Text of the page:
Even if that proposal doesn’t gain traction, the act seems to have benefitted servicemembers.
The Military Lending Act, first enacted in 2006 and amended in 2015, provides financial protections for active duty servicemembers and their eligible dependents. MLA caps interest rates on consumer loans to 36% (the military APR or MAPR), imposes specific disclosure requirements, and prohibits unfair credit practices to ensure financial health and military readiness.
The Department of Defense enhanced the MLA protections in 2019 by implementing financial literacy training for military personnel on the responsible use of credit, alternatives to high-cost credit products, consumer protection laws, and how and where to report potential violations of consumer rights.
According to the Department of Defense’s July 2021 “Report on the Military Lending Act and the Effects of High Interest Rates on Readiness”, MLA and the military’s financial education efforts are paying off.
“The Department believes the MLA is currently working as intended and that Service members continue to have ample access to necessary credit. Survey results generally reflect decreased use of high-cost credit products and improved financial condition among Service members over time. Engagements with DoD financial educators and counselors indicate fewer seek assistance for financial challenges or debt resulting from high-cost credit products. Military aid societies, which provide financial assistance, similarly report fewer requests for assistance related to high-cost credit products.”
This report also examined the effect of reducing the MAPR from 36% to 28% to reflect the rate provided by federal credit unions for small dollar loans. While the DoD is not currently advocating for such a reduction, it does not believe doing so would impair servicemember access to credit.
Possible Next Steps for the Military Lending Act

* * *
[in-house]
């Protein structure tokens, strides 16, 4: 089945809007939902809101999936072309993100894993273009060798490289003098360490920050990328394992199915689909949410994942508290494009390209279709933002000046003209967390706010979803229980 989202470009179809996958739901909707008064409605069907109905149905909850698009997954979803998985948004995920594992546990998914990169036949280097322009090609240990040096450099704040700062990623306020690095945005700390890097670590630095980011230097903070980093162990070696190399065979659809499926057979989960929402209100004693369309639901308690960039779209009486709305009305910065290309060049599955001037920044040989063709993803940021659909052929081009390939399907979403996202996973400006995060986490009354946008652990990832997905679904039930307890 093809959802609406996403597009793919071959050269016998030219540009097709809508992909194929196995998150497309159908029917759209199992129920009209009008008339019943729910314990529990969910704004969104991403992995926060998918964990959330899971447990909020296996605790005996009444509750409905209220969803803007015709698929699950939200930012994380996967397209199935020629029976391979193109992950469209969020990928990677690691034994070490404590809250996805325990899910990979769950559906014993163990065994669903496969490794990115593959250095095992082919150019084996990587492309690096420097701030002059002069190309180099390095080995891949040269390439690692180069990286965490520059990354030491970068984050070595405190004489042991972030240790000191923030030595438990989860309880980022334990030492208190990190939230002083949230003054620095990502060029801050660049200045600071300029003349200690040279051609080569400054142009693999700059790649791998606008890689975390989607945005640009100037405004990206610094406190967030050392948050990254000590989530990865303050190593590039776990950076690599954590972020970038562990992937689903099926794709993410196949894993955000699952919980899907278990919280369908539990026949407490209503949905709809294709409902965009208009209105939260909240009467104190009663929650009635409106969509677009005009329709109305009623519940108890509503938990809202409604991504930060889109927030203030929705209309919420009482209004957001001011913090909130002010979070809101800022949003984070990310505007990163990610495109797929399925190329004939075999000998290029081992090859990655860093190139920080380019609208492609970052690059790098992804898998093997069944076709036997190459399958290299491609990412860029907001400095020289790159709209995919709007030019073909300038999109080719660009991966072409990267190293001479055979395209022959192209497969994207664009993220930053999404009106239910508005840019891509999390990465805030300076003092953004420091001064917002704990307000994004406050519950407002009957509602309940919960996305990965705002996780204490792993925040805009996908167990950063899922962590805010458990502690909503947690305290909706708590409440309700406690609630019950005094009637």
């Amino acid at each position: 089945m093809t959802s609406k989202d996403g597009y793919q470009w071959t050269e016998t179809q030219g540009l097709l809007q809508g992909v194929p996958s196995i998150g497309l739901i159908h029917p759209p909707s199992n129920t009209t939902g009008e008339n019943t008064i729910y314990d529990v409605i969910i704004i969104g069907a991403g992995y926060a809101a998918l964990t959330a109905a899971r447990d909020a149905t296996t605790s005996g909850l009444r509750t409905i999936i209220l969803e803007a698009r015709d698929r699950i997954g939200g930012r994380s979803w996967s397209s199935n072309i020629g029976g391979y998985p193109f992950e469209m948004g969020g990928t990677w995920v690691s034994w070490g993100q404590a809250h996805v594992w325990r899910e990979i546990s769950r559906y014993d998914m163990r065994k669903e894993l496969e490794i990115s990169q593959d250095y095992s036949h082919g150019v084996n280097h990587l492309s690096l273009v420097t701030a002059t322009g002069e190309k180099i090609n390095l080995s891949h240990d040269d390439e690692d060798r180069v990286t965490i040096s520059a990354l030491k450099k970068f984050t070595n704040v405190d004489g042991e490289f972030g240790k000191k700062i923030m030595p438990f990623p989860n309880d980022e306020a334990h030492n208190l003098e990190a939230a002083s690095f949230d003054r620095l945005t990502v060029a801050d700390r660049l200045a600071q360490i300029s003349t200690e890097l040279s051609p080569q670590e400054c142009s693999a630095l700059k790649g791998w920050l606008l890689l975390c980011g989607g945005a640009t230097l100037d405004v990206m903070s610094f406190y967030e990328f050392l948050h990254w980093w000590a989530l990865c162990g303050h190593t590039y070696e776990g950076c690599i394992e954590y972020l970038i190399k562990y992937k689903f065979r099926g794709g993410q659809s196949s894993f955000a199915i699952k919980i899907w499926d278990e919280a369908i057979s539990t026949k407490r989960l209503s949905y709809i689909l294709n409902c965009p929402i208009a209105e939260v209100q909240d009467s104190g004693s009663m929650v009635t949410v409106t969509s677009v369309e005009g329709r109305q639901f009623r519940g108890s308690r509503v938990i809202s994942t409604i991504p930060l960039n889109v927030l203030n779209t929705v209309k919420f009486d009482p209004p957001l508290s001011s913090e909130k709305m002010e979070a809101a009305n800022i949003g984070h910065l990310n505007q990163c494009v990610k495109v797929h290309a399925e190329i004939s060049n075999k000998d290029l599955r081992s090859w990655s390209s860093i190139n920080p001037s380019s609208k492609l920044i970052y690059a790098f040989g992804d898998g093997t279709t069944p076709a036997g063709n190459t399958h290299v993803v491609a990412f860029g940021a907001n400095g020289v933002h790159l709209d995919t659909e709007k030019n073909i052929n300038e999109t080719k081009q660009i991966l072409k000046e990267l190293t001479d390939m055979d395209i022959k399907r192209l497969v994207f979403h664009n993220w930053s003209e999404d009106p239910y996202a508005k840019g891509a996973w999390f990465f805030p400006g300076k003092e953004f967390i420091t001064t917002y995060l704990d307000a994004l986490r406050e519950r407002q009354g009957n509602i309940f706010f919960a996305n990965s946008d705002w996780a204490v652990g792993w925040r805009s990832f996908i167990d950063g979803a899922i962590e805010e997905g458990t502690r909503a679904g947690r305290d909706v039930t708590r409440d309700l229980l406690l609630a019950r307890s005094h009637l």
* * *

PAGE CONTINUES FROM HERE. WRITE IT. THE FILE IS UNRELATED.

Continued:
If these measures can improve the financial lives of military members, should they be afforded to all consumers? If the United States Congress has its way, that is exactly what would happen.
U.S. Senator Jack Reed (D-RI) introduced S. 2508 on July 28, 2021, entitled “Veterans and Consumers Fair Credit Act” that would expand the MLA interest rate cap for all consumers. A number of U.S. House of Representatives introduced an identical measure (H.R. 5974), on Nov. 15, 2021, though neither bill has come up for a vote in the respective committees.
There are no specific interest rates in the proposed legislation, so if the DoD successfully reduces the MAPR from 36% to 28% sometime in the future, this rate would automatically become the maximum rate for all consumers, which would also be lower than some state consumer loan usury laws and some consumer credit card rates.
If these bills get enacted into law, what would become of the MLA’s MAPR special disclosure requirements designed to educate servicemembers and their dependents? If all consumers are afforded the same maximum rate, there would be no need for a separate military APR.
On the other hand, for credit unions that have decided to limit loans to servicemembers to avoid compliance with the MLA (a decision that could have fair lending implications, even though military status is not a protected class), this could expand credit offerings for servicemembers and their dependents.
Regardless of whether further action is taken to expand MLA protections to everyone, the MLA and its amendments appear to have improved the financial health and military readiness of our servicemembers.
Veronica Madsen is CEO of ESTEE Compliance, LLC in the Detroit area. Please note: The information and opinions provided here are not intended to be legal advice. No attorney-client relationship is formed, nor should any such relationship be implied. Nothing in this content intended to substitute for the advice of an attorney licensed in your jurisdiction.